• We're thinking "anything you use through code" as a really rough guideline, but we'll ultimately decide together as a community, just like with what’s on-topic for Q&A.
  • For the betas, we're planning to restrict ourselves to established and widely used projects. We're trying to test out the bigger stuff first, to make sure all the tools and processes can cope. If all goes well, eventually just about anything that sees some Q&A activity will be fair game to document.

What should be documented?

  • Anything where we can actually make it better. If a project already has awesome documentation that's easy to search and cite, then there's no need to duplicate it on Stack Overflow. We're interested in fixing what's broken with documentation, not just moving them onto Stack Overflow.

What's the line between a Question and a request for a Topic?

  • Topics are broader in scope than Questions. In fact, we're expecting that if you "asked" most requests, they’d be closed as Too Broad.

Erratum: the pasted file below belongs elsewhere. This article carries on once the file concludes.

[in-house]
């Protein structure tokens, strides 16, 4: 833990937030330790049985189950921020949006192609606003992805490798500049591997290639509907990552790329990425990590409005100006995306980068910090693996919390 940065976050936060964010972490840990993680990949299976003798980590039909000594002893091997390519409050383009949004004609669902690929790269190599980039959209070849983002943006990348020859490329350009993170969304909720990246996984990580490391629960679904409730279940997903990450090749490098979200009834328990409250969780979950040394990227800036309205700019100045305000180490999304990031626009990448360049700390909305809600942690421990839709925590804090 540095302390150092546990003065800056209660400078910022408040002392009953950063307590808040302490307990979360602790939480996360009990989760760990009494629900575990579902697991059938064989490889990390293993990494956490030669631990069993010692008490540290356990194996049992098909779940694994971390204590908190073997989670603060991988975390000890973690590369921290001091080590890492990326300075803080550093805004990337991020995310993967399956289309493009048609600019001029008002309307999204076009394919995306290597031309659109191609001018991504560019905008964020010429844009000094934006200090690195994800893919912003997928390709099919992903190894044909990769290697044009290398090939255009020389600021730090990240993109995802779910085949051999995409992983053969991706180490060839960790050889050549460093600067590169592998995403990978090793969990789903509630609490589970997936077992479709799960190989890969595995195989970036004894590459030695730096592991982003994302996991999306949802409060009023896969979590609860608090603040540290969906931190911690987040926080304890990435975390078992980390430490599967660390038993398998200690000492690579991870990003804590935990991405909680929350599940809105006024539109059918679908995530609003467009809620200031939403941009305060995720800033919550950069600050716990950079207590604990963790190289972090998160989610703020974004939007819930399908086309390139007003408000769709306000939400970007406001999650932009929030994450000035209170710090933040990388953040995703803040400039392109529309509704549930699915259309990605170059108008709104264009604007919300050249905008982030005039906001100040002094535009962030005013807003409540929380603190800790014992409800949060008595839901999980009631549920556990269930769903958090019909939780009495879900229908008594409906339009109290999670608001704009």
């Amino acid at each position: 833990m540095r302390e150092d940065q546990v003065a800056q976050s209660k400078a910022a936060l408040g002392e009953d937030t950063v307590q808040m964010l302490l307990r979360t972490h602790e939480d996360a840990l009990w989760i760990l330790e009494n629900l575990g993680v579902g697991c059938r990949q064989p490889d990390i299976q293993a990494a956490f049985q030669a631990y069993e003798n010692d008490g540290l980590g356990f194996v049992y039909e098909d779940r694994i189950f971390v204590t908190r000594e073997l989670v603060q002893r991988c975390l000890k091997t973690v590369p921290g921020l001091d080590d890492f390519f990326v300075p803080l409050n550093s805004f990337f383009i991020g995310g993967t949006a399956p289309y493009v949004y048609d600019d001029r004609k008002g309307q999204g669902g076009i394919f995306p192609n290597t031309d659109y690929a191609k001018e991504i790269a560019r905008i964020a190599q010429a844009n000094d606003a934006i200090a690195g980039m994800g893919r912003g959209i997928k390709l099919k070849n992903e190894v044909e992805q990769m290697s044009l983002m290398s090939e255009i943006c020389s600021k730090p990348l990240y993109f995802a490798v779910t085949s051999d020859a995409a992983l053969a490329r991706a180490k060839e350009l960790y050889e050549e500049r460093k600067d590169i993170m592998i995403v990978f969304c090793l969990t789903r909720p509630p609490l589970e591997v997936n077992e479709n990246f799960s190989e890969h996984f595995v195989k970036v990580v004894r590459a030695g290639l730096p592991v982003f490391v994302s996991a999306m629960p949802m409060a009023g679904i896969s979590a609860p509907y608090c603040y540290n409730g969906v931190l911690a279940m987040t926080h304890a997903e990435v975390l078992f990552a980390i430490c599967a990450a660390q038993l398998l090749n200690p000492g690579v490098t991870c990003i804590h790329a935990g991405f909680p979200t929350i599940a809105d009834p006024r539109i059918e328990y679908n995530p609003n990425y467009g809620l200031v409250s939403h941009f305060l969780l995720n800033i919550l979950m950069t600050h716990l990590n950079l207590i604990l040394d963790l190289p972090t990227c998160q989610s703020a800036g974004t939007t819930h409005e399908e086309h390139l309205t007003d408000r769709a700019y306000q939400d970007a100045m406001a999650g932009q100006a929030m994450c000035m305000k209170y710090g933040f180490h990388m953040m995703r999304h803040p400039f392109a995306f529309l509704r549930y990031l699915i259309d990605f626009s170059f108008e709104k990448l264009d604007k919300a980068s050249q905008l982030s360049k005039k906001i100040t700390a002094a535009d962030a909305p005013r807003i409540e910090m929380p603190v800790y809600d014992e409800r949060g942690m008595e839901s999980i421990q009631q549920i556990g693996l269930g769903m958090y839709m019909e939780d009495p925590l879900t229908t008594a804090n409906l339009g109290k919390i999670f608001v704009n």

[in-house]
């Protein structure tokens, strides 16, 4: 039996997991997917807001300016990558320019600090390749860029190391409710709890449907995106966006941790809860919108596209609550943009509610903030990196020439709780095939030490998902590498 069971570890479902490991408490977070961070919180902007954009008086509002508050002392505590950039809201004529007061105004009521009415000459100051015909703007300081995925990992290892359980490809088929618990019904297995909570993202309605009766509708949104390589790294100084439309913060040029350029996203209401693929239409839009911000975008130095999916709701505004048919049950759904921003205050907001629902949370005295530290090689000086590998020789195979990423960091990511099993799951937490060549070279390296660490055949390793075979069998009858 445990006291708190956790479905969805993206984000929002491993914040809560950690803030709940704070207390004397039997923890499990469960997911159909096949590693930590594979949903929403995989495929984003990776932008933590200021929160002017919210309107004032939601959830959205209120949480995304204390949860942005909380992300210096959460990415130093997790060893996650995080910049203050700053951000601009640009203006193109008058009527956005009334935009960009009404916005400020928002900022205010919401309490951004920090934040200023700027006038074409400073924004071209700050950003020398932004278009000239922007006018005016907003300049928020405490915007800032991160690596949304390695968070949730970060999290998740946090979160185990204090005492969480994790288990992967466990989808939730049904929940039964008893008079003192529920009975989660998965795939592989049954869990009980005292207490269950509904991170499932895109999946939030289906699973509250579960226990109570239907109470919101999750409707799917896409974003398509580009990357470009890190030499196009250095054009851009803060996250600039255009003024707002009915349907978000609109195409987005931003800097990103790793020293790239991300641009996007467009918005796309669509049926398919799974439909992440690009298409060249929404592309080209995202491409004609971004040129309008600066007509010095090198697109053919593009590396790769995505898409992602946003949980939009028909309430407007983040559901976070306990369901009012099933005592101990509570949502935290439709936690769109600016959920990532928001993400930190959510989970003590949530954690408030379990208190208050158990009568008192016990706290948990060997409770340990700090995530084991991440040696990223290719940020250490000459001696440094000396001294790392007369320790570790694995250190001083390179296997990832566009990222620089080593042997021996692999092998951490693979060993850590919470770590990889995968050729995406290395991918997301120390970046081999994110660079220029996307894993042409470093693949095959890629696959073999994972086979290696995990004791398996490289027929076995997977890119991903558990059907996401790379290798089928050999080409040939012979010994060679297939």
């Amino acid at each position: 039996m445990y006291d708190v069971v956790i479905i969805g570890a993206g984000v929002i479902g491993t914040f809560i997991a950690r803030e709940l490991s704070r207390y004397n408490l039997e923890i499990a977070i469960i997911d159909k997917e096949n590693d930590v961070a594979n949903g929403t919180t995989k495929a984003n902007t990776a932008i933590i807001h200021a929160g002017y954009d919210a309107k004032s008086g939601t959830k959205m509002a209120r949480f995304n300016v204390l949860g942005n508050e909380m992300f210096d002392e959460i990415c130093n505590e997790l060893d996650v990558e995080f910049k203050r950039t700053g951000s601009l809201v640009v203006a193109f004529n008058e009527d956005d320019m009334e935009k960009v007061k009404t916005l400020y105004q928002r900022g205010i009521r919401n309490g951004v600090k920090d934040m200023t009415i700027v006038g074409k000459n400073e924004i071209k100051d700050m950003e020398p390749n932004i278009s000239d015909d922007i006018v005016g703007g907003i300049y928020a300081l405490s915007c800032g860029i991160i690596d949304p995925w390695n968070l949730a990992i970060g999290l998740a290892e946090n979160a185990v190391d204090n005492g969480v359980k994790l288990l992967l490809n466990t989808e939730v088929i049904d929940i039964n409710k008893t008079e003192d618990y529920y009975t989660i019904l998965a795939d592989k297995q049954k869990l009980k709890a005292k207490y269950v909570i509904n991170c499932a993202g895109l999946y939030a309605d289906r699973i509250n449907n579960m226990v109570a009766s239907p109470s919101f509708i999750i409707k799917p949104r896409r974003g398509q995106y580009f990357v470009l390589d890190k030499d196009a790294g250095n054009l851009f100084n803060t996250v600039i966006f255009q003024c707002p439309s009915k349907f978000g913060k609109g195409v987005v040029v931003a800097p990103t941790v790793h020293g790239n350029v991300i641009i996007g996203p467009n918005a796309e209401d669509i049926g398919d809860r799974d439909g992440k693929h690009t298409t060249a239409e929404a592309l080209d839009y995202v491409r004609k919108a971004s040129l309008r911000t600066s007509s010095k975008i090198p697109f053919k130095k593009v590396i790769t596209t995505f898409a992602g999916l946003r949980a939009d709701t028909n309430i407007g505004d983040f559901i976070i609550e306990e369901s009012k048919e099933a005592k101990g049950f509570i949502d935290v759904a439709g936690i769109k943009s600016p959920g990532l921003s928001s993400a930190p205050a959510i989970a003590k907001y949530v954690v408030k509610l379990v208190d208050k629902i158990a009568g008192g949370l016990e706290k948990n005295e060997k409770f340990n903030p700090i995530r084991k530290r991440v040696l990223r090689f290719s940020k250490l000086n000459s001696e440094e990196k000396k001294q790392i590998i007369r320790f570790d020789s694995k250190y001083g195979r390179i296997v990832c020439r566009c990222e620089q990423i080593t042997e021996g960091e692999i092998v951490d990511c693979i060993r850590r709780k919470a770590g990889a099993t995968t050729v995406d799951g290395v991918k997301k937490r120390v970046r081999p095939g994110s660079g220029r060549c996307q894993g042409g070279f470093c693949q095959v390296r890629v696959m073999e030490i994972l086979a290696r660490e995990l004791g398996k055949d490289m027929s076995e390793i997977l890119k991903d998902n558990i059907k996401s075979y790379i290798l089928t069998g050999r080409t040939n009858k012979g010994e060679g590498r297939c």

• Topics should also have multiple Examples, so a request that can be served by a Topic with a single Example (ie. one block of code) is probably too narrow.

Is importing existing documentation encouraged?

  • No. We're hoping we can improve documentation, not just move it under the stackoverflow.com domain.

What license will documentation be under?

  • I'm not sure if this is worthy of inclusion in this answer, but I've created a query on Data.SE which allows you to see if a tag has at least 500 questions using the tag. If you enter % for the tag name, it will show all tags which meet that criteria. Commented Jul 28, 2016 at 14:40
  • @MikeMcCaughan Why not just do a search for [tag] is:q and see if the number is greater than 500?
    – Laurel
    Commented Jul 28, 2016 at 16:16
  • You could do that, but this also lets you find all tags that have > 500. Commented Jul 28, 2016 at 16:18
  • @MikeMcCaughan True, but you can also just browse the tag list. Anything past page 147 doesn't have enough questions. Actually, browsing the tag list is probably a better than searching to get the number for specific tags, too.
    – Laurel
    Commented Jul 28, 2016 at 16:24
  • 1
    Fair enough. I like that I didn't need to go through 140+ pages, but to each one's own :). Commented Jul 28, 2016 at 16:29

Not the answer you're looking for? Browse other questions tagged .